2020 article

Slipstream Processors Revisited: Exploiting Branch Sets


By: V. Srinivasan, R. Chowdhury* & E. Rotenberg

author keywords: branch prediction; prefetching; hard-to-predict branch; delinquent load; pre-execution; helper threads; control independence
Source: Web Of Science
Added: March 8, 2021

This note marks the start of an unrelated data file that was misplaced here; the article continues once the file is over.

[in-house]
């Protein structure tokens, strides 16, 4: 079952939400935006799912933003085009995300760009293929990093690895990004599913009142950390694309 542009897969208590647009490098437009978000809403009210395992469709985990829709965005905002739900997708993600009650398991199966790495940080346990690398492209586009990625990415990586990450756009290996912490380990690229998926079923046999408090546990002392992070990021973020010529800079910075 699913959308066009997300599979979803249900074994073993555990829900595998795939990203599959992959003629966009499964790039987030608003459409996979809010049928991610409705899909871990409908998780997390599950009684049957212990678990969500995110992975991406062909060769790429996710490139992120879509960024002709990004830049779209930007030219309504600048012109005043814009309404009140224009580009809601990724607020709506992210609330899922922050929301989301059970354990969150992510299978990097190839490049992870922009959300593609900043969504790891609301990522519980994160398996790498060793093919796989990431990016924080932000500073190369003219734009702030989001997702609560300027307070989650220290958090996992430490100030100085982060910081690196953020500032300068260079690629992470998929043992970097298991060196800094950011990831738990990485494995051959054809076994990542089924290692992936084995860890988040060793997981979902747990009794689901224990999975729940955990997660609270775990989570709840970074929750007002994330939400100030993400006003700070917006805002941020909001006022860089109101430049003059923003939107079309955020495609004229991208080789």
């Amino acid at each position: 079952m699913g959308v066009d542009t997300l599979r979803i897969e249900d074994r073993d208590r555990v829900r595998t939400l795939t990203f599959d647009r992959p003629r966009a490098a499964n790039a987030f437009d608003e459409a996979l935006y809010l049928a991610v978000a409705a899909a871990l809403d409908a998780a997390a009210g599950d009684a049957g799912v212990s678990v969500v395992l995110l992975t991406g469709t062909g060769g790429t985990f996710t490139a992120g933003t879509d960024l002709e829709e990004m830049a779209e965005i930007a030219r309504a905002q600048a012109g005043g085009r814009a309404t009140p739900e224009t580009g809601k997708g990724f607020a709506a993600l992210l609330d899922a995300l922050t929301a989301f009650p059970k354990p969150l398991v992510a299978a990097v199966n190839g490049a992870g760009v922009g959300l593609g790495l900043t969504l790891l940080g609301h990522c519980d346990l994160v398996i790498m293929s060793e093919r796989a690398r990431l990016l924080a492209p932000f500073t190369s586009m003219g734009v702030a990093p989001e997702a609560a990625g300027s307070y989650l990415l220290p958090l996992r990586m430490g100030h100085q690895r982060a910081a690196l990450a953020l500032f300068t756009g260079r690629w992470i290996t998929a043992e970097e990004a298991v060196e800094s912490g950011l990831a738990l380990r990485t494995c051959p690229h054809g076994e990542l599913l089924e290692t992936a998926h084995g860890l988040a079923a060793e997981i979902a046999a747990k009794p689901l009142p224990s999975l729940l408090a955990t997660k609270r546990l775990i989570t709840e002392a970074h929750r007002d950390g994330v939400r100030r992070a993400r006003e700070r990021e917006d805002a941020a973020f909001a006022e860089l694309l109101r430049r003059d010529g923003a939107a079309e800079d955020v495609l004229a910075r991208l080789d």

Delinquent branches and loads remain key performance limiters in some applications. One approach to mitigate them is pre-execution. Broadly, there are two classes of pre-execution: one class repeatedly forks small helper threads, each targeting an individual dynamic instance of a delinquent branch or load; the other class begins with two redundant threads in a leader-follower arrangement, and speculatively reduces the leading thread. The objective of this paper is to design a new pre-execution microarchitecture that meets four criteria: (i) retains the simpler coordination of a leader-follower microarchitecture, (ii) is fully automated with just hardware, (iii) targets both branches and loads, (iv) and is effective. We review prior pre-execution proposals and show that none of them meet all four criteria. We develop Slipstream 2.0 to meet all four criteria. The key innovation in the space of leader-follower architectures is to remove the forward control-flow slices of delinquent branches and loads, from the leading thread. This innovation overcomes key limitations in the only other hardware-only leader-follower prior works: Slipstream and Dual Core Execution (DCE). Slipstream removes backward slices of confident branches to pre-execute unconfident branches, which is ineffective in phases dominated by unconfident branches when branch pre-execution is most needed. DCE is very effective at tolerating cache-missed loads, unless their dependent branches are mispredicted. Removing forward control-flow slices of delinquent branches and delinquent loads enables two firsts, respectively: (1) leader-follower-style branch pre-execution without relying on confident instruction removal, and (2) tolerance of cache-missed loads that feed mispredicted branches. For SPEC 2006/2017 SimPoints wherein Slipstream 2.0 is auto-enabled, it achieves geomean speedups of 67%, 60%, and 12%, over baseline (one core), Slipstream, and DCE.